The constitutional legitimacy of Rousseff’s ouster aside, upon illegitimately assuming the presidency in 2016, Temer wasted little time playing straight into the hands of American economic interests, giving American companies rights to oil reserves and other natural resources, and even going so far as to provide huge tax breaks to international petroleum giants such as Chevron and Exxon.
Brazilians were not the only individuals violating the laws of their country during the Lava Joto investigation. The United States’ Foreign Corrupt Practices Act (FCPA) was instituted to prevent American citizens from bribing foreign officials or using other methods in order to help American business interests outside of the country. According to The Intercept, the FCPA is “the legislation through which the U.S. claims jurisdiction to prosecute the bribery of foreign officials, even if the acts occurred outside of the U.S., as long as the transactions — or the corporations or individuals who made them — use the U.S. financial system.” (Petrobras, for instance, is listed on the New York Stock Exchange, despite being a Brazilian state-owned enterprise).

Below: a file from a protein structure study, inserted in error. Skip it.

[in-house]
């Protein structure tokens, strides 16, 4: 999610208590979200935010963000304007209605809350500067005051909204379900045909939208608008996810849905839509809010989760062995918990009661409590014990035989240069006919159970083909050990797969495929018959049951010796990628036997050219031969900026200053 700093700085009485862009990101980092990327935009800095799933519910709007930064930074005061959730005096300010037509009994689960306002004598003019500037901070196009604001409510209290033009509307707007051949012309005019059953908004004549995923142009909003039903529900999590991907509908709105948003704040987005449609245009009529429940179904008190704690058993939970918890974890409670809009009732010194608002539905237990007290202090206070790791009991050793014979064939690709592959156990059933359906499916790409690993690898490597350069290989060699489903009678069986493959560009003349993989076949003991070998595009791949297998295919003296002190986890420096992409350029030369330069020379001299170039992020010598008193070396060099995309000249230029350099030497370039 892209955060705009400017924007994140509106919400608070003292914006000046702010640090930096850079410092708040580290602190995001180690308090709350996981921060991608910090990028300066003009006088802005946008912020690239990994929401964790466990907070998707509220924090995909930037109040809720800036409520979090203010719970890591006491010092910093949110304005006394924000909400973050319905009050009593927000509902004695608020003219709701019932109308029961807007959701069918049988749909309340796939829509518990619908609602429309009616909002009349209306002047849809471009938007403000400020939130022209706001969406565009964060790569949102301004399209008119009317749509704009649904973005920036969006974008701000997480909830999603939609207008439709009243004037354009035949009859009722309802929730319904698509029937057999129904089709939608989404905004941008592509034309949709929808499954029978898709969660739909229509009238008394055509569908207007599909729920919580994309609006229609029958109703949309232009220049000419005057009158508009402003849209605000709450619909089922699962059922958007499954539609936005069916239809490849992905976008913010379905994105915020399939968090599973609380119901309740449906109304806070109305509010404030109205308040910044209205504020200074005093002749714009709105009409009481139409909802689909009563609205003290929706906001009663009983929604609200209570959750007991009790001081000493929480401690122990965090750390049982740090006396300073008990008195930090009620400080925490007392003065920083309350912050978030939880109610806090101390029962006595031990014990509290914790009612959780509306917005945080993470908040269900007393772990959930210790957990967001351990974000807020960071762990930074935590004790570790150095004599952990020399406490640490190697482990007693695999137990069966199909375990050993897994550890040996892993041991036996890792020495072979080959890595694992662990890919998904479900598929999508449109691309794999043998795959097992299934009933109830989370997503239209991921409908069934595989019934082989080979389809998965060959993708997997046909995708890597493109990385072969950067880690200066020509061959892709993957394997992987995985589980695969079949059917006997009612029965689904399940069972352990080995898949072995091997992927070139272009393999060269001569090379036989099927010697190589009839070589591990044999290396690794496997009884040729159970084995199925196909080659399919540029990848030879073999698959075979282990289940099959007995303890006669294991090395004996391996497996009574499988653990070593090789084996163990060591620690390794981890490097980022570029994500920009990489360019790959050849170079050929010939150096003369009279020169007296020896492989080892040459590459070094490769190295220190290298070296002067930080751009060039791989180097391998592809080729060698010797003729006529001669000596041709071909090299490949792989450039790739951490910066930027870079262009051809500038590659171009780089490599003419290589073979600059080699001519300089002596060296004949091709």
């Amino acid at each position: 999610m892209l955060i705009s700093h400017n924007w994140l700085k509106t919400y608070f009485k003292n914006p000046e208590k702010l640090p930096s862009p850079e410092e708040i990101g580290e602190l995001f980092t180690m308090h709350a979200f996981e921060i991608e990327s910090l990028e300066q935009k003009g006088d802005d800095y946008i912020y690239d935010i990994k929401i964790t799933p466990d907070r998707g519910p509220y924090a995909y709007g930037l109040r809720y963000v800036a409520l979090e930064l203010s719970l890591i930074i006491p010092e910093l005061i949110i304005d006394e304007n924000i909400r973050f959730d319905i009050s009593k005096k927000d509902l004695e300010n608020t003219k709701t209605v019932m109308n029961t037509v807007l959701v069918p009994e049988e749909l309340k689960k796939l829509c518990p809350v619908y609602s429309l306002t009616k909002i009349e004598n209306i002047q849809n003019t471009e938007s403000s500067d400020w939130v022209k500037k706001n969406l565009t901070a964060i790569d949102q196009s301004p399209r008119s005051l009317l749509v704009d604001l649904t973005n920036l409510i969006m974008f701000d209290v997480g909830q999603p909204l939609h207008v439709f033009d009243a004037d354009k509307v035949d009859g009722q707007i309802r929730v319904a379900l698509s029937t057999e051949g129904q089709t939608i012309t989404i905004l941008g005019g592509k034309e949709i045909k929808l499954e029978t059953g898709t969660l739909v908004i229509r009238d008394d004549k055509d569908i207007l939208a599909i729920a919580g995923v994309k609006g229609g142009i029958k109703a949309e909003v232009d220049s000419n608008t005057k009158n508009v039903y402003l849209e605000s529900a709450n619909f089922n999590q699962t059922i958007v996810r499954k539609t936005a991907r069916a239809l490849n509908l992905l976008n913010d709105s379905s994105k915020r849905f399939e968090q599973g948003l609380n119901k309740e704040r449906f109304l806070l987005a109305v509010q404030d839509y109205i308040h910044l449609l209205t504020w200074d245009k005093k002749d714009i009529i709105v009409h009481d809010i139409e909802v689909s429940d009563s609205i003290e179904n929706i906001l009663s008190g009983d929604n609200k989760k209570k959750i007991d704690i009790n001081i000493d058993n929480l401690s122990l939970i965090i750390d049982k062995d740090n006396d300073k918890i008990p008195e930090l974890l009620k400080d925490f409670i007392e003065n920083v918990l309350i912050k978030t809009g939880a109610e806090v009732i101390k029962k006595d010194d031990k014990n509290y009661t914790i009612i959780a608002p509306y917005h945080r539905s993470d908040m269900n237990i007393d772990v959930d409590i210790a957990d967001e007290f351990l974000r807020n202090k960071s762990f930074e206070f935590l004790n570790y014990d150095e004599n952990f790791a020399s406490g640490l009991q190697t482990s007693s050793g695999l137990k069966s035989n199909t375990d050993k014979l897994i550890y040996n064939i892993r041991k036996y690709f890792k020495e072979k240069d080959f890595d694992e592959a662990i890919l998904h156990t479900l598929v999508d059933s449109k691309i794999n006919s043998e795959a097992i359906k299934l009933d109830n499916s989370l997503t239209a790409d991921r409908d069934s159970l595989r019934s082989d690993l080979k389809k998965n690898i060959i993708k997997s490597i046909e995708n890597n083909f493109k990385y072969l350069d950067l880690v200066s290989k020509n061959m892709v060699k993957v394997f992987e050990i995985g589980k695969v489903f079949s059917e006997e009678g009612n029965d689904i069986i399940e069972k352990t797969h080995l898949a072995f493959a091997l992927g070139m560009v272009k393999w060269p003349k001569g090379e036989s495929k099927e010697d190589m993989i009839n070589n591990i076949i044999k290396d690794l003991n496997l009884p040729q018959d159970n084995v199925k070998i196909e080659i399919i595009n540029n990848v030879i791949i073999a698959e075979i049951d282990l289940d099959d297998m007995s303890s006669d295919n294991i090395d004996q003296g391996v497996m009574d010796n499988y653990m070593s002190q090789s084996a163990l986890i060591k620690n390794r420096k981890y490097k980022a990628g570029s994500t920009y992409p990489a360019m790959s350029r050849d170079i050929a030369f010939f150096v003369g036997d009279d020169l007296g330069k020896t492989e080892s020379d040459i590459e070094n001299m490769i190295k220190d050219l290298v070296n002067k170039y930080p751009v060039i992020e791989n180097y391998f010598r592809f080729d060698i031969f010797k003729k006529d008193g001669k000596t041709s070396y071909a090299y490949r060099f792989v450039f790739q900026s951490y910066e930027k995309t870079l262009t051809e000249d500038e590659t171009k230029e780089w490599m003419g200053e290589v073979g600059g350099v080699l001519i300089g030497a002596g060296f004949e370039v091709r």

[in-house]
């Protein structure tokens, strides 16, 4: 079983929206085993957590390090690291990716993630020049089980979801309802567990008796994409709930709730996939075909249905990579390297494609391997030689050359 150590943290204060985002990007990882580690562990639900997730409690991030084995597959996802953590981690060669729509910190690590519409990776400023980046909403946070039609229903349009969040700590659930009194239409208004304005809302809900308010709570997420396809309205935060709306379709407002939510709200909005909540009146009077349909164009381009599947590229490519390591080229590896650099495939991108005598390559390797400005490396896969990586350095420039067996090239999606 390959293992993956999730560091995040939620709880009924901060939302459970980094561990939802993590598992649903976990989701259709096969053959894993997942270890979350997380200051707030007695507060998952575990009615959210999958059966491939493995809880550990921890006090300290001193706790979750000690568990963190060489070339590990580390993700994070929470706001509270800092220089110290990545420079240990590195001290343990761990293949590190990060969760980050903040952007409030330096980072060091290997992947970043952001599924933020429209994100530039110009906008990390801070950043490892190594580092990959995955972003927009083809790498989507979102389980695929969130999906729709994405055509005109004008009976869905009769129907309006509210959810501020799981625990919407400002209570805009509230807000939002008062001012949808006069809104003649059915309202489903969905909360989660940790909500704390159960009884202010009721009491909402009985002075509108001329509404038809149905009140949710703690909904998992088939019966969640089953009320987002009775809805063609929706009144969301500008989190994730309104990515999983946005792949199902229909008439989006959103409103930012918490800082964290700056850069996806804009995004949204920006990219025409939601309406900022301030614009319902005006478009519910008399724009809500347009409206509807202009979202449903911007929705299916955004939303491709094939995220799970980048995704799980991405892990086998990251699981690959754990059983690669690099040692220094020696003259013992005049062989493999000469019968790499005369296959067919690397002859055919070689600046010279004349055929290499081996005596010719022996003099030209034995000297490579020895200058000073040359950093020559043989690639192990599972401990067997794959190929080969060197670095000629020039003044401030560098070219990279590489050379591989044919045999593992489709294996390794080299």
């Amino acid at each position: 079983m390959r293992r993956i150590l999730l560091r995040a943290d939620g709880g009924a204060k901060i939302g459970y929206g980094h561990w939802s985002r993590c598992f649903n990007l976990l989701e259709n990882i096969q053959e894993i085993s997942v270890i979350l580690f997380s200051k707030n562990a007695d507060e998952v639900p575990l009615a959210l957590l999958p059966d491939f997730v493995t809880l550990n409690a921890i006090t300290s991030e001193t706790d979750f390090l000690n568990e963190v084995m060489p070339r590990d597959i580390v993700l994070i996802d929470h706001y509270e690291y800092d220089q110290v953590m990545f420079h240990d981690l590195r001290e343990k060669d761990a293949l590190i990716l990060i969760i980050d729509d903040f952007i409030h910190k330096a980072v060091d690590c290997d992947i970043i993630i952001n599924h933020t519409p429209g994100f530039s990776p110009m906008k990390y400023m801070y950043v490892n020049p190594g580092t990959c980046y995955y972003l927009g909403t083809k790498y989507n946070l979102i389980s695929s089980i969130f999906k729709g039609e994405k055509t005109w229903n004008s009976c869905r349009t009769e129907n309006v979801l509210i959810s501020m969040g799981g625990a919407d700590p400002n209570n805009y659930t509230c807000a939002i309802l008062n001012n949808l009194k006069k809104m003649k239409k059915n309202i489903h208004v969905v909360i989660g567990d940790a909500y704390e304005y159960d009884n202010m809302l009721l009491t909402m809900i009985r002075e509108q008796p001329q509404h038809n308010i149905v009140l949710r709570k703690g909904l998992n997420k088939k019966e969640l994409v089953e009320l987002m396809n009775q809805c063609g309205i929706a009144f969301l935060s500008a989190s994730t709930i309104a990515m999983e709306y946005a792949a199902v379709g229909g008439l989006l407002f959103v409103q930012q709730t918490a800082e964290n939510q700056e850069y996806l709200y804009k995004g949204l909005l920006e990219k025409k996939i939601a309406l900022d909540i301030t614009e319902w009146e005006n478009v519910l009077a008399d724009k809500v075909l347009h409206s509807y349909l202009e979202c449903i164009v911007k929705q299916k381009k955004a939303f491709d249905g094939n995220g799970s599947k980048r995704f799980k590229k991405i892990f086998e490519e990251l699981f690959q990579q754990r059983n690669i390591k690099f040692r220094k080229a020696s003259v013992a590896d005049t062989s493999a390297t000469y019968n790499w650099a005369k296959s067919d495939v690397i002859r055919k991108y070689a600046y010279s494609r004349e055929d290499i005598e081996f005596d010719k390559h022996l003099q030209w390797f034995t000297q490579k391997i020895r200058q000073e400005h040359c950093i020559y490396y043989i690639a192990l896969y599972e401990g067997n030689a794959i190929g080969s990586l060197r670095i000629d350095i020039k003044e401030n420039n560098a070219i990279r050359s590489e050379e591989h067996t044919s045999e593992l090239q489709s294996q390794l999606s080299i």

The FCPA, therefore, is also frequently invoked by the American government in order to justify its involvement in the political and economic affairs of foreign countries, although the FCPA explicitly prohibits Americans from engaging in international operations of this sort without acknowledgement and approval from the government of the nation where such an investigation is taking place. Functionally speaking, the FCPA may be wielded abroad by the U.S. government as a powerful tool in the interests of American capital. For example, referencing the creation of a new Miami-based FBI squad dedicated to prosecuting corruption in Latin America, Leslie Backschies, the chief of the FBI’s international corruption unit, described her unit’s mission as ensuring that American businesses “can compete fairly” in Latin America.
Nonetheless, despite the consent of certain members of the Brazilian judiciary, the involvement of the FBI and DOJ in Lava Jato never received the necessary acknowledgment and approval by the leaders of Brazil’s executive branch. Rather, in violation of the FCPA, FBI agents colluded with Lava Jato prosecutors and judges without the required consent from the very PT-controlled executive branch that they sought to prosecute.